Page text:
All of these different roles and relationships are part of a deliberate attempt on our part to tell the story on a deeper and more fundamental level. Is it an opera, is it a play, is it a musical? It is hard to locate precisely what world the music is in. Somehow this lack of precise location seems very true to the meaning of the story. I hope you like it.
David LANG - composer
David Lang (born 1957 in Los Angeles) is the recipient of the 2008 Pulitzer Prize in Music for the Little Match Girl Passion, commissioned by Carnegie Hall for the vocal ensemble Theatre of Voices, directed by Paul Hillier.
One of America’s most performed and honored composers, his recent works include Writing on Water for the London Sinfonietta, with libretto and visuals by English filmmaker Peter Greenaway; The Difficulty of Crossing a Field – a fully staged opera for the Kronos Quartet; Loud Love Songs, a concerto for the percussionist Evelyn Glennie, and the oratorio Shelter, with co-composers Michael Gordon and Julia Wolfe, at the Next Wave Festival of the Brooklyn Academy of Music, staged by Ridge Theater and featuring the Norwegian vocal ensemble Trio Mediaeval. The commercial recording of the Little Match Girl Passion will be released this June on Harmonia Mundi, coupled with a cappella choral works sung by Ars Nova Copenhagen. Lang is co-founder and co-artistic director of New York's legendary music festival, Bang on a Can.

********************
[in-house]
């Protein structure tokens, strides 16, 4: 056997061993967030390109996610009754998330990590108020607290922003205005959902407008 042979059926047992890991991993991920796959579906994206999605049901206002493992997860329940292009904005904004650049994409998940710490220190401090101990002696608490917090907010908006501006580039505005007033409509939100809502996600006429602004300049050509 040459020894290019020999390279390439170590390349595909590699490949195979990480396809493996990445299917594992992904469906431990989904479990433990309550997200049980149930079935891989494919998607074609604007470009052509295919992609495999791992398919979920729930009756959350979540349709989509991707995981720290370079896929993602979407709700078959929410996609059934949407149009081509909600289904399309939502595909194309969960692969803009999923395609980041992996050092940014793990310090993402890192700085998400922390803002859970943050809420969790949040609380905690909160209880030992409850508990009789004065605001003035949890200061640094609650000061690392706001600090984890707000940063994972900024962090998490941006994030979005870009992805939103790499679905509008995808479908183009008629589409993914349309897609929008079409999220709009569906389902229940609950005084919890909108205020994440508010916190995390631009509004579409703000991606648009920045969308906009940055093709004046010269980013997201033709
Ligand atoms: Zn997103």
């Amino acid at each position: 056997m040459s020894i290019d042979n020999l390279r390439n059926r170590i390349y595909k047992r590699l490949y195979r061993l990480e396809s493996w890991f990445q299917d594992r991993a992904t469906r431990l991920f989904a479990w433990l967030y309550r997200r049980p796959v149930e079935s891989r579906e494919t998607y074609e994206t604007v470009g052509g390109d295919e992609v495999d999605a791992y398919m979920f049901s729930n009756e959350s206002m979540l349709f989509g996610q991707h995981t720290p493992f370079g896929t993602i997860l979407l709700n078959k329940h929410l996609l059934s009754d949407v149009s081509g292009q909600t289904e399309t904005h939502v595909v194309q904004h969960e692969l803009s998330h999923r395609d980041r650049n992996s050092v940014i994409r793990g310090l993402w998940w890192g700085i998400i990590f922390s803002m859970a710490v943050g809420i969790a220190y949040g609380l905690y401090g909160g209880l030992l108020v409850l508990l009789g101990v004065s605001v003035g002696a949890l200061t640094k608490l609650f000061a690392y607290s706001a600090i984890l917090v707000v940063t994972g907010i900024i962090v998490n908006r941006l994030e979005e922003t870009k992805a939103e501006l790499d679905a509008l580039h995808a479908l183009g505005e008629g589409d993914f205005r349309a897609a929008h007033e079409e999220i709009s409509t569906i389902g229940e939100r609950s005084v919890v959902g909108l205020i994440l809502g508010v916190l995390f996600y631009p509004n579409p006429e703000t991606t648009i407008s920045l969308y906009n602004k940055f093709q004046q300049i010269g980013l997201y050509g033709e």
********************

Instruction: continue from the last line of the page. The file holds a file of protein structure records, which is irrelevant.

Mac Wellman - libretto
Mac Wellman is an award-winning playwright. In 2003, he received his third Obie for Lifetime Achievement. Previous published collections include Bad Infinity and Cellophane, and he is the coeditor of New Downtown Now: An Anthology of New Theater from Downtown New York (Minnesota, 2006). He is professor of playwriting at Brooklyn College. Known for his verbal invention and radical experimentation, Mac Wellman is one of America’s most original and essential dramatists. Since seizing the spotlight with 7 Blowjobs in the early nineties, Wellman has charted an ambitious artistic course. As a fixture on the downtown New York theater scene, and now with his work being staged around the world, he has challenged directors, designers, producers, actors, audiences, and readers for nearly three decades.
Ambrose Bierce - original story